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grieve that his eldest child is a cripple, or a husband that his wife is afflicted in body or mind; but the love that so deeply feels the affliction will not be ever roughly uncovering these family infirmities to the rude gaze of the common eye; nor is the child less a dear son, or the wife less a beloved partner because of them. Are we members of the family in heaven and earth, (Eph. iii. 15,) that royal family, all of whom are made kings and priests unto God? (Rev. v. 10.) Let us, then, be jealous of the family honor; not stain with contention the family dignity; and, whilst deeply lamenting family infirmities, still manifest family love, and cleave in affection to every member of the family as equally dear to their covenant Head, and for that reason, dear also to us. Take away the people of God, where are our friends, our companions, our brothers? Do we hope to spend with them an eternity of bliss? Can we not, then, bear with them a little on earth, if we hope to be for ever with them in heaven? To be always dwelling on their infirmities, is to speak a language very different from the language of Christ to his bride, and from all that the blessed Spirit has revealed of the covenant standing of the affianced spouse of Jesus. To view the church separate from Christ, is to look at a headless trunk; to view the members of his mystical body, apart from their union with each other, is to see only scattered limbs. Such unscriptural views must lead to a wrong judgment, and must necessarily make us dwell more upon what the church is in herself, sunk and fallen, than what she is in her covenant Head, all fair, without spot, or wrinkle.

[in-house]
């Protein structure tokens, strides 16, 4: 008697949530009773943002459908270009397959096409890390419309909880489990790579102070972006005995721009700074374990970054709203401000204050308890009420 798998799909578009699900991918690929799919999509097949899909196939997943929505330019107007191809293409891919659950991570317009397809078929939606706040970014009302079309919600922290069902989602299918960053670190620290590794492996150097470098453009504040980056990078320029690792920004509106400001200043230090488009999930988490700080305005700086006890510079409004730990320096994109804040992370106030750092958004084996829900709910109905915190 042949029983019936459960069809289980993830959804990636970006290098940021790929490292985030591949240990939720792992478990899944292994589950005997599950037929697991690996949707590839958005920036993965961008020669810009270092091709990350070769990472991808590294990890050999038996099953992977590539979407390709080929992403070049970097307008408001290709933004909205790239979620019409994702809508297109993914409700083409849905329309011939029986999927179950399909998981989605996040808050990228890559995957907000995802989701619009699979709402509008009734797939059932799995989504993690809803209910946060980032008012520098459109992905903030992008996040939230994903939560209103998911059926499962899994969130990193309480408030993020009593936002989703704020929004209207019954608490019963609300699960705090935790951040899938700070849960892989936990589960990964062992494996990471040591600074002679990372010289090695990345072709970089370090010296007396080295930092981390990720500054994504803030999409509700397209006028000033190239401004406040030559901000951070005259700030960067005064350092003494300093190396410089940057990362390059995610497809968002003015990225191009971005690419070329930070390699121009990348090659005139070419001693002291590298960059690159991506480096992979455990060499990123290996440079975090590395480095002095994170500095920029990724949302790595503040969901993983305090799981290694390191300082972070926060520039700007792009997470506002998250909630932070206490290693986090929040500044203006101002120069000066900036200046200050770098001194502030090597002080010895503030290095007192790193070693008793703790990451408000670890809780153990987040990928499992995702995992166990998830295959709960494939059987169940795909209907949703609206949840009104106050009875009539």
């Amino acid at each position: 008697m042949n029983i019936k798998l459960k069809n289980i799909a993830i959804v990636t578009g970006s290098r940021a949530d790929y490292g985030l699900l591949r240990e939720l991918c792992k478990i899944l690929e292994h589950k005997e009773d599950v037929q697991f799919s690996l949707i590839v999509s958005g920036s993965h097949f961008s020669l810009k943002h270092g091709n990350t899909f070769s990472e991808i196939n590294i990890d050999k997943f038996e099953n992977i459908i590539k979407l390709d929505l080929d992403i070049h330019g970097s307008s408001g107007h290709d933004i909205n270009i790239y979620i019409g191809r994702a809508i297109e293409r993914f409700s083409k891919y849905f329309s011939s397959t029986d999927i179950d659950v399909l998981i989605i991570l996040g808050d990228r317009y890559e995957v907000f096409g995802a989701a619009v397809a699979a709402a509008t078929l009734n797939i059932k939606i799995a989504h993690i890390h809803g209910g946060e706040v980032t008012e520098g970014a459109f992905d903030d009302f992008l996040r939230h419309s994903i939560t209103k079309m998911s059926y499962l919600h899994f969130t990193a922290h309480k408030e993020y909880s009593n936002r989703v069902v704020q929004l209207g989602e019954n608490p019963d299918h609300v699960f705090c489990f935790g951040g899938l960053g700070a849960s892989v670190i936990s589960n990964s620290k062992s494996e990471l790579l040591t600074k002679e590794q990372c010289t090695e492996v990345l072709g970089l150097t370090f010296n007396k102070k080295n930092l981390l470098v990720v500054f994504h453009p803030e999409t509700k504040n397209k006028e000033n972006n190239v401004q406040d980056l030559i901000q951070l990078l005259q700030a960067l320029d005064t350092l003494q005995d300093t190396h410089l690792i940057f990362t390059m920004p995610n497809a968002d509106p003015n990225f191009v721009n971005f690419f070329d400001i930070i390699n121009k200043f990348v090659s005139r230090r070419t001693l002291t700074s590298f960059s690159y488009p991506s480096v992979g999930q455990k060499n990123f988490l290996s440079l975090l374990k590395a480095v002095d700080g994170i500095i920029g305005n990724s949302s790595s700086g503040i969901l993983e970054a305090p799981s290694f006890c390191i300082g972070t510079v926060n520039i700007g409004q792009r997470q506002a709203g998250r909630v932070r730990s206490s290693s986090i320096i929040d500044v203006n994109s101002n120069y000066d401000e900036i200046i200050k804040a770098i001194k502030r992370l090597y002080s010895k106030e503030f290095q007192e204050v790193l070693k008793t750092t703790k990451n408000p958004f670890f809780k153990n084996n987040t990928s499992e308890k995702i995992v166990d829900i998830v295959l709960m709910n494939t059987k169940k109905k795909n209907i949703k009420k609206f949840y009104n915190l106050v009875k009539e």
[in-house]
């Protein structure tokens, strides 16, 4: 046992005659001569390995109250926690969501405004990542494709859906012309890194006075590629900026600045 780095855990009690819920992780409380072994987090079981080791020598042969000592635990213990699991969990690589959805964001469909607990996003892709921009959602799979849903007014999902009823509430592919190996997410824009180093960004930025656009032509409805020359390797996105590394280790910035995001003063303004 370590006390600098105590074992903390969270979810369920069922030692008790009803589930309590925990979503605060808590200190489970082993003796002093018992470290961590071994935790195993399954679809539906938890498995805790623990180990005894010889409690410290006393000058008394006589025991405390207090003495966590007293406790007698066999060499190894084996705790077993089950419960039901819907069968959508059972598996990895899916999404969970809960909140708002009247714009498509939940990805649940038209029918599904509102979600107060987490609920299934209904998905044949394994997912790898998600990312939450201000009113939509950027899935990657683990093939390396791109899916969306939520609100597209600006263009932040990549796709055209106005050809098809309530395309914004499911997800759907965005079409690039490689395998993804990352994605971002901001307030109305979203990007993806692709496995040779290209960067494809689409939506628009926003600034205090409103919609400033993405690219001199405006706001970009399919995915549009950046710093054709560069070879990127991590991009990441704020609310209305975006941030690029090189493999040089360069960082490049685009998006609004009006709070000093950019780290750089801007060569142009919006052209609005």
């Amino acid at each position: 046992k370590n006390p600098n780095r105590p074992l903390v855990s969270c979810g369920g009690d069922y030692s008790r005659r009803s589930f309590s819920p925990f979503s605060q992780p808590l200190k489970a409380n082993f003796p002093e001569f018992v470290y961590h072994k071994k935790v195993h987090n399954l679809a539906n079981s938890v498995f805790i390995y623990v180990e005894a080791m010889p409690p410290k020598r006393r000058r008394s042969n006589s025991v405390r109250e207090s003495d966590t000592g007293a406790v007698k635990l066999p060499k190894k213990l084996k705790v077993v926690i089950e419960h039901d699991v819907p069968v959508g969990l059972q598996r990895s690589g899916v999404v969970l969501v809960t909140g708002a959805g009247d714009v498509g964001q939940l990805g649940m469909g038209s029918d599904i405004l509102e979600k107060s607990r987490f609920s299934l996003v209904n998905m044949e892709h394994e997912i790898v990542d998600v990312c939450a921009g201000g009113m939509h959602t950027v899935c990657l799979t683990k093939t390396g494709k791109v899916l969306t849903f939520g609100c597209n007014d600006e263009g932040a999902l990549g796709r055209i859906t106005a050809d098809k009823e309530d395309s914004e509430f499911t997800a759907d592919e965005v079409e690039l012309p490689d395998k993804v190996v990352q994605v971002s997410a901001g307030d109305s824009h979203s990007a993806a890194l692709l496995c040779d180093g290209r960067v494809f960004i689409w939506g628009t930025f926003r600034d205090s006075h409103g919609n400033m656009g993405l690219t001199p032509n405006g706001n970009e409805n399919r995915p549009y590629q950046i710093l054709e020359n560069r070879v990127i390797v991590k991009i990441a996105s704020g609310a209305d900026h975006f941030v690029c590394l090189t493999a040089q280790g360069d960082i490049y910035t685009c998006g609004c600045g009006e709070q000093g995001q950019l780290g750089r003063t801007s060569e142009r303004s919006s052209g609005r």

In the same spirit many seem also much disposed to dwell upon the breaches of Zion, the divisions which undoubtedly exist among those who profess the same truths, and to believe in the same blessed Lord. But here, too, they appear to want the anointing eye-salve, which would show them that as there is more in the blood of Christ to save the individual believer than there is in sin to damn him, so there is more in grace to unite together the members of Christ than there is in strife to separate them.

Whatever be the divisions and dissensions that rend the visible church, which at the best is a mixed multitude, a firm, indissoluble union binds together the living members of Christ's mystical body. Small are their differences compared with their points of agreement. A stranger to the spiritual union which knits the members of Christ to him as their living Head, and to each other in him, sees only the divisions which separate; whilst he who knows the strength and sweetness of that inward life which gives him union with Christ, feels the power of that grace which gives him also union with his brethren.

Unless we believe that sin is stronger than grace, Belial than Christ, the world than faith, the works of darkness than he who was manifested to destroy them, we have no ground to believe that disunion, division, strife, contention, and discord, are stronger than love, union, affection, concord, and peace. To a common eye the ship of the church may seem tossed with every wave, driven out of her course, or pursuing no definite course at all, her sails rent, her masts and yards broken, her pilot heedless, her officers asleep, and her crew at strife. But the spiritual eye looks beyond all that meets the common gaze, and sees that there is at her helm an almighty and unerring, though invisible, Pilot, who steers her after his own will, who holds the winds in his fists, governs and directs the movements of all on board, overrules all their ways and wills to his own glory, and is bringing her through every storm to her desired haven.